The image for Day 318 of the VM365 project shows sherd fragments from a medieval tableware jug found in 1979 in an excavation at Netherhale Farm, Birchington.
The late David Perkins conducted a trial excavation to test the cropmarks of a double ditched enclosure on land between Birchington and St.Nicholas-at-Wade. The excavation revealed a Mid-Late Bronze Age farmstead enclosure (c.1350-1150 BC) underlying a medieval farmstead enclosed with a ditch. This site could possibly be the medieval forerunner of the modern Netherhale Farm which stands just to the north of the site.
The cropmarks lie on a very slight knoll and presumably was chosen in both periods of settlement for its well-drained position. Apart from some deeply cut ditches and pits, the ditches and the settlement they enclose have been heavily plough-reduced.
The Medieval phase of occupation produced the fragments from the tableware jug shown above which are from a fairly tall ovoid-bodied jug. The rim is shown in the upper part of the image, with a horizontally incised neck below and the upper shoulder and body has been painted in white slip with vertical and diagonal stripes under a clear orange (iron) glaze over.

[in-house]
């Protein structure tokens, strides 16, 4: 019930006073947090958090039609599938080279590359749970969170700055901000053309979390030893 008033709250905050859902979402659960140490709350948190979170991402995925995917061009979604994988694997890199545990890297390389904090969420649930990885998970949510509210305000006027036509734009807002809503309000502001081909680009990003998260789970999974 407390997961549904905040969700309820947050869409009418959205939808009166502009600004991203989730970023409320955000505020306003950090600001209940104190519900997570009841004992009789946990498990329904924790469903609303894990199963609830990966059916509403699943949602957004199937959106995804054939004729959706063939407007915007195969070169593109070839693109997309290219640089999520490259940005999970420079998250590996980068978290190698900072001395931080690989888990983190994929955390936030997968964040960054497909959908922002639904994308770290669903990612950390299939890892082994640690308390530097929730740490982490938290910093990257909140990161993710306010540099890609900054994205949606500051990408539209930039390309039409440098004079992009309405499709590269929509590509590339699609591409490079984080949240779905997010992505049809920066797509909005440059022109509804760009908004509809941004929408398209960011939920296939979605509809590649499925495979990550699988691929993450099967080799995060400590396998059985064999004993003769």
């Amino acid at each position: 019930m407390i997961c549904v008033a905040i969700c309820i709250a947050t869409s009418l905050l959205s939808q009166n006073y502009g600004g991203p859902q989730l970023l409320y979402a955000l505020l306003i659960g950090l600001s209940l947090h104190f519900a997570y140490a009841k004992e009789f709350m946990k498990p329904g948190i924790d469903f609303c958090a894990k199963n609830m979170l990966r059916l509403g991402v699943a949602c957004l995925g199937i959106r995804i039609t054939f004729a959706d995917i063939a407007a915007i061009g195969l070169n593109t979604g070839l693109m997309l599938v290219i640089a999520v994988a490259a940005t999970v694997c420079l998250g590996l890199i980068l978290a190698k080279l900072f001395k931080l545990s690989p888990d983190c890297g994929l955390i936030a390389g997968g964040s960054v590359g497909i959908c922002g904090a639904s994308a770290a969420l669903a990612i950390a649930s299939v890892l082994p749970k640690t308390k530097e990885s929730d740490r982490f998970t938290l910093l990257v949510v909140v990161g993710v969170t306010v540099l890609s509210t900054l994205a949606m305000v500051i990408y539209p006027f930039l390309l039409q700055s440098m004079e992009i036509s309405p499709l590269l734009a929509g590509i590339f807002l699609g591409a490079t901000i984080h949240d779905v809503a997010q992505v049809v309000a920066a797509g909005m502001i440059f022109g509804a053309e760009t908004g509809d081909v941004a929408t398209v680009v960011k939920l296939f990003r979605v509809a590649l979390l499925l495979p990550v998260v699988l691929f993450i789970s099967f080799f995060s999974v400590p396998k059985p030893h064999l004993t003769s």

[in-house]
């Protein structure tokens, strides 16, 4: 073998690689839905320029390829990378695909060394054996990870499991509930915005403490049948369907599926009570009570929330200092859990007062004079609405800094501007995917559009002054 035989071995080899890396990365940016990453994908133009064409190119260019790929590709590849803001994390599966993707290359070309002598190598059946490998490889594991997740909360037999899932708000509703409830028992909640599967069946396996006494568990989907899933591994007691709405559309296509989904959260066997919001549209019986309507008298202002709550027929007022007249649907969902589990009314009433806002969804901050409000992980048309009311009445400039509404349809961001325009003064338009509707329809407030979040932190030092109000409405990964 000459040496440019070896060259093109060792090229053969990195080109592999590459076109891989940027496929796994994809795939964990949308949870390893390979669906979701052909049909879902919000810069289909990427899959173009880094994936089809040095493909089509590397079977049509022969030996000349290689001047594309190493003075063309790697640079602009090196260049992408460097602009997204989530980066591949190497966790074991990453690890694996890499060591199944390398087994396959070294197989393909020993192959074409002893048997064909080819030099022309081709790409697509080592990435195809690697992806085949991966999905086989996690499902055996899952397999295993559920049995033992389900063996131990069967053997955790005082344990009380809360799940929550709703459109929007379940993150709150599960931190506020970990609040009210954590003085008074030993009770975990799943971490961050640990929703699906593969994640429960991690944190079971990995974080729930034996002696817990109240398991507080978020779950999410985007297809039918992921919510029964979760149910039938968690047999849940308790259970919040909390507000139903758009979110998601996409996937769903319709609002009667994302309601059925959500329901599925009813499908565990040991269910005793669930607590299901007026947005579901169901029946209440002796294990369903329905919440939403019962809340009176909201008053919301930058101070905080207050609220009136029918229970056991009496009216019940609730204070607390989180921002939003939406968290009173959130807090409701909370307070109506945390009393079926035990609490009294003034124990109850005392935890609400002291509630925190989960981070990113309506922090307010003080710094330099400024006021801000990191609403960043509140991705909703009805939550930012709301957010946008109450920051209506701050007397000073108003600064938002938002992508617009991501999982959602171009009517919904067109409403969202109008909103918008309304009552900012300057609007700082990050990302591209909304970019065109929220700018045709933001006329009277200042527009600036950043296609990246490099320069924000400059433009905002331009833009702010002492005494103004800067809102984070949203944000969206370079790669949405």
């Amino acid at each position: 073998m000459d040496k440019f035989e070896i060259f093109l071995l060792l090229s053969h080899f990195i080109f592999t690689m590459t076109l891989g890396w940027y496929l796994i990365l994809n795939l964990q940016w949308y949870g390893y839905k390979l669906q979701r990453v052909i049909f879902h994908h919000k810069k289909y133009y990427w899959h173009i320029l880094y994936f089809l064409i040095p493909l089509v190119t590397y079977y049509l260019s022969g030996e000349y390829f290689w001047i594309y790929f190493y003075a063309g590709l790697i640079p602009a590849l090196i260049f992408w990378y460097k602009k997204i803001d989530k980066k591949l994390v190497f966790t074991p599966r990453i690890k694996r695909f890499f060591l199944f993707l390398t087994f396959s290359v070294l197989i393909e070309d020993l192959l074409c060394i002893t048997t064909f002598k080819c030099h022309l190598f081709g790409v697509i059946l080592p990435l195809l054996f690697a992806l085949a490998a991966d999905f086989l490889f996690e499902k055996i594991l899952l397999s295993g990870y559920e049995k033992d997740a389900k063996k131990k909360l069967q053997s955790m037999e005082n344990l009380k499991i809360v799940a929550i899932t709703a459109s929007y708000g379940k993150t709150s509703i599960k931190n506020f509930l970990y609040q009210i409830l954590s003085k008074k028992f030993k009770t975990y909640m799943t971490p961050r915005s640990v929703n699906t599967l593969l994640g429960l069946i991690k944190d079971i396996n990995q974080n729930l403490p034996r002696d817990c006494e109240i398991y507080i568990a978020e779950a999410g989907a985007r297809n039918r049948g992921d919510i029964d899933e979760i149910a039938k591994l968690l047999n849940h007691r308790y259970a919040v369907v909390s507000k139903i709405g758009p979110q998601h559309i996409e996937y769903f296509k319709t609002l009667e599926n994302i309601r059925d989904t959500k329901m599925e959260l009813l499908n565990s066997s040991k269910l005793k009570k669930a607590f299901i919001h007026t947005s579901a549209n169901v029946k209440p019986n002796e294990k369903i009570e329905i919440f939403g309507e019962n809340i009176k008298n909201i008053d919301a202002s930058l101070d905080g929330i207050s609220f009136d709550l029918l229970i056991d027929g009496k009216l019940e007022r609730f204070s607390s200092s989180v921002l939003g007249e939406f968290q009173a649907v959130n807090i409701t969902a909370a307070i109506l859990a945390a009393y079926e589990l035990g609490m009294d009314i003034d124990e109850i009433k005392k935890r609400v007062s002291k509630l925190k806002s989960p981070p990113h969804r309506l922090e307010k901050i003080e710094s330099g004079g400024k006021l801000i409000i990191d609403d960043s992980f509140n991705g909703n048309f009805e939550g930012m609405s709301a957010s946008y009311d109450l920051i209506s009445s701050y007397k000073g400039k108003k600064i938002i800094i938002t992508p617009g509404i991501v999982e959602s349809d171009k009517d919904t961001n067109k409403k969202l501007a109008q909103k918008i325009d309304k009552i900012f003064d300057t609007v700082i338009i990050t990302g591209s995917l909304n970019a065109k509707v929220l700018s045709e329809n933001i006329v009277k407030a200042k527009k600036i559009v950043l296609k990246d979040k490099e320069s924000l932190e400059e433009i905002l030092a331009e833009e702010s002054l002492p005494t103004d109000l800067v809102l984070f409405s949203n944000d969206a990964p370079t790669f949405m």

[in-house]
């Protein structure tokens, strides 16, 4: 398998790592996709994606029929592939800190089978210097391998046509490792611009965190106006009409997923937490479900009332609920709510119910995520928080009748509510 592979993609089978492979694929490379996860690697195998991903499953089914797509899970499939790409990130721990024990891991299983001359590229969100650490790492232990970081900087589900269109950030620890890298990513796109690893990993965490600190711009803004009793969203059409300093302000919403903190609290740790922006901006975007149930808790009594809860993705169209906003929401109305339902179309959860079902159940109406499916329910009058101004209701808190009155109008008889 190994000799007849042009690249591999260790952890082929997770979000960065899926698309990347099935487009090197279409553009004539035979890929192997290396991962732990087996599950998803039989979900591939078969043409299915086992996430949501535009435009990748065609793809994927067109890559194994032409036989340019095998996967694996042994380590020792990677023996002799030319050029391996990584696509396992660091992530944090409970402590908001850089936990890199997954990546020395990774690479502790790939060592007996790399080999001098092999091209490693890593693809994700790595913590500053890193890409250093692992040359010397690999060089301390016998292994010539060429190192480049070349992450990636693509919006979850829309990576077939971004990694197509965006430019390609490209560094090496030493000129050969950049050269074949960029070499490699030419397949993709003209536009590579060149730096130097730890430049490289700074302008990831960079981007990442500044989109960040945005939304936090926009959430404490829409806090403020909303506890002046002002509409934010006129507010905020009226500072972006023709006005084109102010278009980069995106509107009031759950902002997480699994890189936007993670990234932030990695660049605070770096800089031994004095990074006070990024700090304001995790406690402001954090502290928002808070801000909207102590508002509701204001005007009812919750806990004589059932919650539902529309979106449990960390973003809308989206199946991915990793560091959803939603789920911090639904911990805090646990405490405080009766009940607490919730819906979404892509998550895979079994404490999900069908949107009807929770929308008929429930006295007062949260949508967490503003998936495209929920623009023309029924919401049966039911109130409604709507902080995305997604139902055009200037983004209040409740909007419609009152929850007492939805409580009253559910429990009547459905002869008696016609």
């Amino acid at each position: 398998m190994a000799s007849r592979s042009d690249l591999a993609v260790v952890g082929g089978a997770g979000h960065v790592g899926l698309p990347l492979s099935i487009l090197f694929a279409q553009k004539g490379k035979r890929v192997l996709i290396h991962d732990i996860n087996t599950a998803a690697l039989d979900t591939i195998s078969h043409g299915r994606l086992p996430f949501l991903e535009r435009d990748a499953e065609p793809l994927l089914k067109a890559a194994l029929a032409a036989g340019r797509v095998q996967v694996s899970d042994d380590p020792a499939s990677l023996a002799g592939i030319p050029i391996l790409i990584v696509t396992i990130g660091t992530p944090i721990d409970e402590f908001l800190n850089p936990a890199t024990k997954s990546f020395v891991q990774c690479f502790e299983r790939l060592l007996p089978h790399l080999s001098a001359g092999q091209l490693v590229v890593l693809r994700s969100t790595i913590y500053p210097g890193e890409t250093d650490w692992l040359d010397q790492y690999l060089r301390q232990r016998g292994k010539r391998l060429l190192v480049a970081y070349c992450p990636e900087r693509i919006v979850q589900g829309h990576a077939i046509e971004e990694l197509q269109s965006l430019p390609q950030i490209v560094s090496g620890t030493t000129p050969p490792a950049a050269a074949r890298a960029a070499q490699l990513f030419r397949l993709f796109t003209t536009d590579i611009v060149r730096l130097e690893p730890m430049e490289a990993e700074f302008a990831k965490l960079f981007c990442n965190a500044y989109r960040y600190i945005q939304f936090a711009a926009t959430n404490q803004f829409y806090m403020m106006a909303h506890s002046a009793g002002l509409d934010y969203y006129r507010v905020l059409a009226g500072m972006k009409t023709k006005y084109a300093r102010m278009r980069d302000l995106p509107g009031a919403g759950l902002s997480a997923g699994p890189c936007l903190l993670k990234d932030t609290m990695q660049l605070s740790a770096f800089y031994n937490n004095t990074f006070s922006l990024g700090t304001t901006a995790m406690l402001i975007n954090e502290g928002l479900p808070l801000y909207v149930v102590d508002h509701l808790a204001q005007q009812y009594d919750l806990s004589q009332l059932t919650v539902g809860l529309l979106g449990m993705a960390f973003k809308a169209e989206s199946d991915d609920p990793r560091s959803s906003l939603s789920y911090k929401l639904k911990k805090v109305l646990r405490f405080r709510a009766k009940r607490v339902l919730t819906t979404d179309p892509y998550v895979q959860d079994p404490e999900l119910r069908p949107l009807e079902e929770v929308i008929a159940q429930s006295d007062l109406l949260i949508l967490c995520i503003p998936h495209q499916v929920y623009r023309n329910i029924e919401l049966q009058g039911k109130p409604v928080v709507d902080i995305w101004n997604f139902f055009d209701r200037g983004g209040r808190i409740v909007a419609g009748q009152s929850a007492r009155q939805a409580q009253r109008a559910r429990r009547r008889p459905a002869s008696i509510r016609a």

The jug was made at the Tyler Hill potteries near Canterbury and the form, type of decoration and the firing qualities date its manufacture to between c.1250-1325 AD, a period known in art-historical terms as the ‘High Medieval’ .
Although this vessel is perhaps not as constructively creative as the Scarborough Ware ‘knight’ Jug or the south-west French polychrome-painted jug which were contemporary with this example, its striking colours and design would have made a handsome addition to the farmstead’s dinner table.